National Park Service Research Learning Centers

The National Park Service has developed Research Learning Centers through the Natural Resource Challenge as public-private partnerships that encourage the sharing of scientific information about the parks, facilitate research efforts, and provide opportunities for the public to learn about the national parks. Research Learning Centers have field stations for collaborative research activities; some provide researchers with laboratory, office, and dormitory facilities.

Beds for visiting scientists are one of the keys to ensuring that they are willing and able to come to parks to do research. Most visiting researchers cannot afford the high temporary housing costs found near today’s premier parks, and camping in a tent for several weeks has limitations when fieldwork involves long hours, bad weather, and strenuous physical activity. A room with shared kitchen facilities allows a researcher to have a dry place in which to write up his or her notes, eat, and get a good night’s sleep before going out to do it all over again. The rustic “field station” environment also fosters information exchange with other scientists and park staff.

However, not all parks are yet fortunate enough to be able to provide physical Research Learning Center facilities of this sort. Yellowstone National Park, for instance, has only limited laboratory and dormitory space available on an intermittent basis. It does, however, operate a state-of-the-art facility for investigators conducting museum, library, and archival research; the Yellowstone Heritage and Research Center (HRC) contains more than 5 million objects and documents chronicling the park’s natural and human history. The HRC offers researchers a spacious, comfortable workspace as well as a knowledgeable, helpful staff.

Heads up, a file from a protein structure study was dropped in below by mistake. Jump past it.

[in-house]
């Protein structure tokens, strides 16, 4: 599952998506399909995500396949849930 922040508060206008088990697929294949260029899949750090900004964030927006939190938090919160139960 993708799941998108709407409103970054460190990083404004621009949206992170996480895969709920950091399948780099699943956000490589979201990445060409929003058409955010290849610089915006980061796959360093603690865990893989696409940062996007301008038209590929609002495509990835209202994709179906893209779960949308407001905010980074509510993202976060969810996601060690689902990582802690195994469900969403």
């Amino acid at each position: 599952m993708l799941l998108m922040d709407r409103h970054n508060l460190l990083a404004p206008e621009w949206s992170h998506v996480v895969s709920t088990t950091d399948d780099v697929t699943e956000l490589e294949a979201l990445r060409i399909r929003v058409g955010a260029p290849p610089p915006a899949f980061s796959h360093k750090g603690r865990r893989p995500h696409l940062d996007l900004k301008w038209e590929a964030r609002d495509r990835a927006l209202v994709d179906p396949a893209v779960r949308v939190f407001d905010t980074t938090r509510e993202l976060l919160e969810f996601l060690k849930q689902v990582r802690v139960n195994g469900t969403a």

In Grand Teton National Park, the AMK Ranch, operated as the University of Wyoming–National Park Service Research Center, promotes excellence in research by furnishing housing, laboratory space, transportation, equipment and financial support to enable investigators in the biological, physical, and social sciences to access the rich and diverse environments of Grand Teton and Yellowstone National Parks, Bridger-Teton and Targhee National Forests, and the Gros Vente and Teton Wilderness Areas. Since its inception in 1946, the Research Station has supported more than 400 research projects that have resulted in well over 500 peer-reviewed scientific publications regarding the applied and basic biological and physical science of Grand Teton National Park and the other parks of the Rocky Mountain region.

The Bighorn Canyon Research Center at Ewing-Snell Historic Ranch is in the heart of Bighorn Canyon National Recreation Area. This four-season, 1,300-square-foot facility includes dormitory space for visiting researchers (with full kitchen, bath, and dining area), office space, and a conference room. This historic ranch is on the National Register of Historic Places, borders the 33,000-acre Pryor Mountain National Wild Horse Range (BLM, NPS, and USFS), and is next to the Pretty Creek Archeological Site (also on the National Register of Historic Places), making it ideal for research access to study sites.